Christian Witnessing: An Evangelical’s Guide to Interfaith Engagement

By Kevin Garrity, High Point University Student

Last week in my Contemporary Theology class I was reminded of what it means to be a witness to the miracle of Jesus Christ. We were learning about the famous theologian, Dietrich Bonhoeffer, who used an analogy for Christian witnessing in terms of a trial. The professor explained that there are various actors involved in a trial – such as a judge, the prosecution, and witnesses.

As an evangelical Christian, witnessing is a fundamental part of my faith. Oftentimes, I feel at odds when witnessing to, and identifying with, people from different religious traditions. I think this is because of the sensitivity required for sharing my faith in a non-abrasive way. Thinking about these different actors in a trial has given me a better sense of how to both honor my religious convictions, and identify with individuals who do not come from Christian backgrounds.

I will share what I have learned from Bonhoeffer’s analogy here. I hope that you too will find it a helpful guide to navigate interfaith engagement, and that you come away with a better understanding of what it means to be a witness of the Christian faith.

The role of prosecutors is to prove the wrongdoing of another, while the judge’s job is to make a decision on whether or not an individual’s actions are deserving of punishment. Scripture indicates, though, that we do not have the capacity to fulfill either of these roles: “There is only one lawgiver and judge, he who is able to save and to destroy. But who are you to judge your neighbor?” (James 4:12).

One should take notice that this verse is condemning judgment of one’s neighbors, not personal judgment. Of course it is necessary for Christian believers need to be the judges of their own actions, but no one is in a position to condemn the beliefs of others.

Abstaining from judgement or condemnation does not mean that doubt or criticism of other faith traditions should remain un-verbalized. It means that the doubt or criticism must not exist in the mind of a Christian believer at all.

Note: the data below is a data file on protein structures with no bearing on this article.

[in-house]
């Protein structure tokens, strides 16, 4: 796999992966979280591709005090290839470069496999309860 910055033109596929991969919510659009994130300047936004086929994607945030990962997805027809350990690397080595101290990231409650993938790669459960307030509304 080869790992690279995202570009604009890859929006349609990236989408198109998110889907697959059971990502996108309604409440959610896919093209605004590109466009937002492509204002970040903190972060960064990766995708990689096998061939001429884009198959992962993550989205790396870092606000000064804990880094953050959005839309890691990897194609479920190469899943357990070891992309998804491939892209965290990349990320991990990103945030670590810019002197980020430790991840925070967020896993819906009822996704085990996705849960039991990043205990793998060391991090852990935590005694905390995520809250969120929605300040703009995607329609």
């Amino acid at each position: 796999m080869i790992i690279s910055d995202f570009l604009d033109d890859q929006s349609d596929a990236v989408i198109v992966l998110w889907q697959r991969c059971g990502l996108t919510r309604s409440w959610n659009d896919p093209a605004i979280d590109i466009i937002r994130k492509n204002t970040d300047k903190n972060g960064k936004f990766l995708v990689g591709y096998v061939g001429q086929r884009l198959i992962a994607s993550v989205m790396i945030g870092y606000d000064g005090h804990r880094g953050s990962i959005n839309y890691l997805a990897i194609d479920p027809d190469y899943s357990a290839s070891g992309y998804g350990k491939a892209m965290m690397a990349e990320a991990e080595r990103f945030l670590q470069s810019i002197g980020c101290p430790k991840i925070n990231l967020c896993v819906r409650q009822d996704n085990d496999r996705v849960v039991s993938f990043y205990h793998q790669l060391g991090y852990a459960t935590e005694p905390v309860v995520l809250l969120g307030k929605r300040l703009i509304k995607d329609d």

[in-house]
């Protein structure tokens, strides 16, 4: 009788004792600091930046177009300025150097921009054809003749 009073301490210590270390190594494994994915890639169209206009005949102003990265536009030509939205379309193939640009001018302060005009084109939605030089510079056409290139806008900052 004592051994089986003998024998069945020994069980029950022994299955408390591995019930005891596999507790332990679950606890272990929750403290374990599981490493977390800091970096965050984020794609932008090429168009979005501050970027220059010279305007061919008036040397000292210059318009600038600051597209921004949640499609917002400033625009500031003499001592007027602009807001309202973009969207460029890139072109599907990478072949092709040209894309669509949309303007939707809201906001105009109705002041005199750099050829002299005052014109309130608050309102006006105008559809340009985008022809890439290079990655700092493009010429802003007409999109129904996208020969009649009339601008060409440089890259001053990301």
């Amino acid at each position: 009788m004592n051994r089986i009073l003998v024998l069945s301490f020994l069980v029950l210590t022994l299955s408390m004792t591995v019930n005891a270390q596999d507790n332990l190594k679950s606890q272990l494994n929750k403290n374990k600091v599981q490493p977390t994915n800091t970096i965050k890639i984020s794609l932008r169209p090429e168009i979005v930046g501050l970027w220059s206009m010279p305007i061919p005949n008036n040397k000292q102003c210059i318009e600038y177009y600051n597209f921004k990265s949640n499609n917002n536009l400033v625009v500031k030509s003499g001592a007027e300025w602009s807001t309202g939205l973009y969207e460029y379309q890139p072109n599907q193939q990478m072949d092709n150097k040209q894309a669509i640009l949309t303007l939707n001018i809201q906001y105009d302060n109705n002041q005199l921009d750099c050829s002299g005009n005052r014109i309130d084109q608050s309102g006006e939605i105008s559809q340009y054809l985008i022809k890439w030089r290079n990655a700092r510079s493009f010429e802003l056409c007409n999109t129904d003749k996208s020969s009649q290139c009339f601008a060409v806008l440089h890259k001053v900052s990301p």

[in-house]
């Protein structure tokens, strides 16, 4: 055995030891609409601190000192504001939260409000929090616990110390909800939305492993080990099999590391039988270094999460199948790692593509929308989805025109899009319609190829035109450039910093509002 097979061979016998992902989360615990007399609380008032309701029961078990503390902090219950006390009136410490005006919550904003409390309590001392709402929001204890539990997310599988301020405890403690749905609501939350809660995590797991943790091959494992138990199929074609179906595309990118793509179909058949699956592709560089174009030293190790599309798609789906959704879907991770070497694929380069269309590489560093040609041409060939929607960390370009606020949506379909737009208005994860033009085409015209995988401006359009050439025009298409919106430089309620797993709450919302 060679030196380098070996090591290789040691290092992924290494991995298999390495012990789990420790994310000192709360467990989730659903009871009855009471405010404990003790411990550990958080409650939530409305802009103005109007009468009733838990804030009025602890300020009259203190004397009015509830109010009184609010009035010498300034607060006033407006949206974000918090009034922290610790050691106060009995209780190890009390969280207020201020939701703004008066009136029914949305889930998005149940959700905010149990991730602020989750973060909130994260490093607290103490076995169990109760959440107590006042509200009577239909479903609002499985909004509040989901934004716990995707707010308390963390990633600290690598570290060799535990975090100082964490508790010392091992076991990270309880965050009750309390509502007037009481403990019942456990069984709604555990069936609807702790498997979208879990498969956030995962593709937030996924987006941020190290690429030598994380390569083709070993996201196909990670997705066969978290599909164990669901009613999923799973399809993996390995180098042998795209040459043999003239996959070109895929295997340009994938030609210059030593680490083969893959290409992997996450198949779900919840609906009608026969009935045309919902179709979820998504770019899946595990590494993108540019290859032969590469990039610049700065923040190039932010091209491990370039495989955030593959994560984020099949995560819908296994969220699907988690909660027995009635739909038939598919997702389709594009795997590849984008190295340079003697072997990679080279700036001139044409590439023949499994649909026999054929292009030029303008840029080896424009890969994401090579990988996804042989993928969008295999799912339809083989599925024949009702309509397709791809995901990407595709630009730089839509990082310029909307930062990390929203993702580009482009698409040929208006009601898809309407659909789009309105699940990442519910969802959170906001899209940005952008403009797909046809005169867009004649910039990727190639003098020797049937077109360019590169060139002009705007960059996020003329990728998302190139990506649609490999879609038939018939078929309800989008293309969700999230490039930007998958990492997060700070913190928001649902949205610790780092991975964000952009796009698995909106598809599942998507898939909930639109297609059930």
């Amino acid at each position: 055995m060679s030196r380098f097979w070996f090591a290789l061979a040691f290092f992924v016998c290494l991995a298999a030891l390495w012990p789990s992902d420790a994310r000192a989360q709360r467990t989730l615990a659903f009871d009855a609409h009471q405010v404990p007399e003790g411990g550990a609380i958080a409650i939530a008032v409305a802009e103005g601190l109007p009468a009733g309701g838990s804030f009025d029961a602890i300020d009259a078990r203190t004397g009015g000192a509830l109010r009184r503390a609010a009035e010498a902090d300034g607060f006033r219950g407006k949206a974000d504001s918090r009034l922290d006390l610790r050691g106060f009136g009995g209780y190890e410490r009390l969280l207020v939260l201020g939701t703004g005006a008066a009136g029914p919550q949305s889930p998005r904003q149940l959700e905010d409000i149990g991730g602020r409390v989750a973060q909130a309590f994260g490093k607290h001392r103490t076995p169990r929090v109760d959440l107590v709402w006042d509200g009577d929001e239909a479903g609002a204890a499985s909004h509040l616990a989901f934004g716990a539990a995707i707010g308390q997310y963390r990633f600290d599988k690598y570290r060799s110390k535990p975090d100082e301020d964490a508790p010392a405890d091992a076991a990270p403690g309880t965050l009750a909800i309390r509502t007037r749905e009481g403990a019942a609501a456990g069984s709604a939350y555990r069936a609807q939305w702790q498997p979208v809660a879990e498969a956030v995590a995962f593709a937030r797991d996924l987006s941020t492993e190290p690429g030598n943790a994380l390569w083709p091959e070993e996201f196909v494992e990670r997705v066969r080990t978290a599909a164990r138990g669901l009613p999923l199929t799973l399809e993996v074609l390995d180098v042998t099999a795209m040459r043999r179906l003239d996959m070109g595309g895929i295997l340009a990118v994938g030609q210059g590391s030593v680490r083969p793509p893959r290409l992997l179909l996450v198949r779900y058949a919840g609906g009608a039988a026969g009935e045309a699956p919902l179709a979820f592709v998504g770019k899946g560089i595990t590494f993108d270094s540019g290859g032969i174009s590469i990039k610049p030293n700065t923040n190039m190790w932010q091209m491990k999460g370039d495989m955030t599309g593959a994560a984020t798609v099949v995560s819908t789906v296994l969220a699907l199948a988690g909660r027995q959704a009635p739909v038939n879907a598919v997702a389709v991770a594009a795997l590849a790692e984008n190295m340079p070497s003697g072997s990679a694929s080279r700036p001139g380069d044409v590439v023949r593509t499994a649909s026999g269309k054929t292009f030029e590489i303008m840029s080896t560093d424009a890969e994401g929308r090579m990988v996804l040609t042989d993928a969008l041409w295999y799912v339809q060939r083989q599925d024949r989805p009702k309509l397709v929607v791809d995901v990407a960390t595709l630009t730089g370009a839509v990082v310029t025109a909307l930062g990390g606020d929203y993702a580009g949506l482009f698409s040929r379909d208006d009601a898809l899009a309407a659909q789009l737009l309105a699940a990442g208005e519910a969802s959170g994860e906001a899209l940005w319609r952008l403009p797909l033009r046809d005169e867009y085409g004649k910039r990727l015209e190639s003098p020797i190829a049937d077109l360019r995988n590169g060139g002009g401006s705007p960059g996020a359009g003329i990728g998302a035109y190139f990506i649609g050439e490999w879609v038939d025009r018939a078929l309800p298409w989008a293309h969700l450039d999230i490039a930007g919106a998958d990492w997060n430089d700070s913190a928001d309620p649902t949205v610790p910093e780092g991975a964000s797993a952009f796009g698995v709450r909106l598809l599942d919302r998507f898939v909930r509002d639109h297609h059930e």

For me, withholding judgment starts from my deep belief that the Christian faith is my ultimate truth. And, while I maintain this as a personal truth, withholding judgment ends through exercising a sense of humility – acknowledging that my personal truth, which is ultimate for me, may not be the only truth for everyone.

Having humility is necessary to be a witness. Witnesses are members of a trial who share what they have experienced. They do not speak to the experiences of others because their concern is only what they have seen, heard, and felt. And further, trial witnesses only share their experiences when they are called upon, or invited to do so.

The question is, how can Christians think about their role as witnesses in interfaith settings?

Christian faith is legitimized when the witness speaking about their faith, and telling their story, exudes a sort of character that makes a listener want to share the same faith as the storyteller. The convincingness of the witness then relies not on what they say they believe, but on how much the statements of faith seem to influence their life.

Witnesses are only as convincing as how well their story of faith aligns with their character. Rather than telling someone what they should or should not believe, Christians must focus on living out the faith they hope to share; a faith that tells us we are incapable of judging anyone but ourselves.

 

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